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Organisations warned to review security as WikiLeaks DDoS attacks intensify

December 2010 by

Amidst reports that a number of financial Web portals have been effectively downed by a series of Distributed Denial of Service (DDoS) attacks from WikiLeaks’ supporters should not come as any surprise, say the organisers of the Infosecurity Europe show which will be held at Earls Court, London 19-21 April 2011

But, says Claire Sellick, Event Director of the InfoSecurity Europe event, with all the signs that the founder of WikiLeaks, Julian Assange, may in prison for some time pending his extradition to Sweden or the US, the hactivist attacks are almost certain to escalate.

"The fact that the massive Mastercard Web site, which is accessed on a regular basis from many countries around the world, has been downed by a DDoS attack from the 4chan-linked Anon Operation, shows the scale the hacktivists can now operate on," she said.

"Other sites of organisations that severed their links with Assange in recent days have also been subjected to DDoS attacks of varying intensity, but one thing is for sure, these attacks will continue on the sites concerned for a long time to come," she added.

Whilst the attacks were likely, she went on to say, it is important for any organisation with a Web-facing presence - even if it a simple shop window - to understand that, with the right security in place, it is possible to prepare for a DDoS attack.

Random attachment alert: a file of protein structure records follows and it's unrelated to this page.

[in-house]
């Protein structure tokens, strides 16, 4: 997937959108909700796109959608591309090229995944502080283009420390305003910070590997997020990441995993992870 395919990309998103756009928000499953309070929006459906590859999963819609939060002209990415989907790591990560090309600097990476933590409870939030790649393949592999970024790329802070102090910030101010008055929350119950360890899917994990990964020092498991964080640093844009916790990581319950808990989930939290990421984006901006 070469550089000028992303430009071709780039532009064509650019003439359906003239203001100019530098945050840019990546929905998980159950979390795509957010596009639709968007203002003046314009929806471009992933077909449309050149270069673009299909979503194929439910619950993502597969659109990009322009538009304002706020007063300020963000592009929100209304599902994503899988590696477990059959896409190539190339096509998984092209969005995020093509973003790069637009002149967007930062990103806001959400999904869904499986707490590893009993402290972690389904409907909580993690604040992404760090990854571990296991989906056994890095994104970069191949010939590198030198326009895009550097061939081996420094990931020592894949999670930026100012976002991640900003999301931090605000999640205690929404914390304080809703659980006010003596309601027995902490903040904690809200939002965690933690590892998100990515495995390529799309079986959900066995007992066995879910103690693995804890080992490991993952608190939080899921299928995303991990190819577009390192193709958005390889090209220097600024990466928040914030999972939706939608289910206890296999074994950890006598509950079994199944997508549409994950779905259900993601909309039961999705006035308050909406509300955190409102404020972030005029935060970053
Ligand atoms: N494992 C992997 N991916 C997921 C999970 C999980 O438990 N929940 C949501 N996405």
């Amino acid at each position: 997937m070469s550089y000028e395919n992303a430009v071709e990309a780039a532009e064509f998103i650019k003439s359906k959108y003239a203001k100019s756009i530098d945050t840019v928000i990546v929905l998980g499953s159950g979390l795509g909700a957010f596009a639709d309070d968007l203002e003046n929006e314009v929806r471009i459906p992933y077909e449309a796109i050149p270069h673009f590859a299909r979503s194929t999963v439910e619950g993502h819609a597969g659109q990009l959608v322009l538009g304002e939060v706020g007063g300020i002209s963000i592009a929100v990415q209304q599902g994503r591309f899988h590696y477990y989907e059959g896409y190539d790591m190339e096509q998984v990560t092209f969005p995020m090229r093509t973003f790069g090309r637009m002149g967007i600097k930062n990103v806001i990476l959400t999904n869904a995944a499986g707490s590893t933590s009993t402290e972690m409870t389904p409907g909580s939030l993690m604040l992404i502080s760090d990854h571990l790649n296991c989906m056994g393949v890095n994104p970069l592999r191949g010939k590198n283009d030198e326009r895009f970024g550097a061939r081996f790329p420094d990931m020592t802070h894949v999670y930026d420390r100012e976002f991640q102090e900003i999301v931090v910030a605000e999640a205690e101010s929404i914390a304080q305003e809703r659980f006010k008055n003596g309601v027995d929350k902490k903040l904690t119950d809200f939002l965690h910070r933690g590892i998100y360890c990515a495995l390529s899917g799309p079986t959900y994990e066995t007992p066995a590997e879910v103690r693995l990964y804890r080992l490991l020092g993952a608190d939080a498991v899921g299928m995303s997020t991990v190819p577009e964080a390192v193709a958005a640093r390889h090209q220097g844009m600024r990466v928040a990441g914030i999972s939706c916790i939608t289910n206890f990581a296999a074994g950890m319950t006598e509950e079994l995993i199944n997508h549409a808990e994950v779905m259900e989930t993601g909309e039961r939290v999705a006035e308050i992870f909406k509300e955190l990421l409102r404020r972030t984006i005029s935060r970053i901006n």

And, whilst a full-on attack is difficult to assuage, technologies such as hosting and route diversification can go a long away towards setting the barrier for an effective DDoS attack a lot higher than it may have been previously.

As WikiLeaks itself has shown, the Infosecurity Europe show director says, a Web site can be hosted on multiple sets of servers, which can also be peered on different Internet peering exchanges.

In the UK, she explained, the main London Telehouse peering point is complemented by the MaNAP/EdgeIX peering station in Manchester, and some ISPs now peer their connections through both points.

US hosting providers, meanwhile, have similar diversity, meaning that an attack on one peering point, or domain group, will not bring down all accesses to the site in question.

For smaller organisations, Sellick says that route diversity can often include using more than one business ISP for Internet access, which in itself - if combined with using different local phone exchanges for the broadband lines - can make a firm’s Internet facilities far more robust against a disaster.

"Good IT security planning also has its place. You don’t need to spend a fortune on beefing up your Internet security. A little forward planning can go a long away," she said.

"Once thing is for sure, however, and that is the WikiLeaks DDoS attacks are not going to go away. If anything we expect they will intensify in the days ahead and companies need to take this opportunity to review and boost their IT/IP security arrangements to protect themselves," she added.

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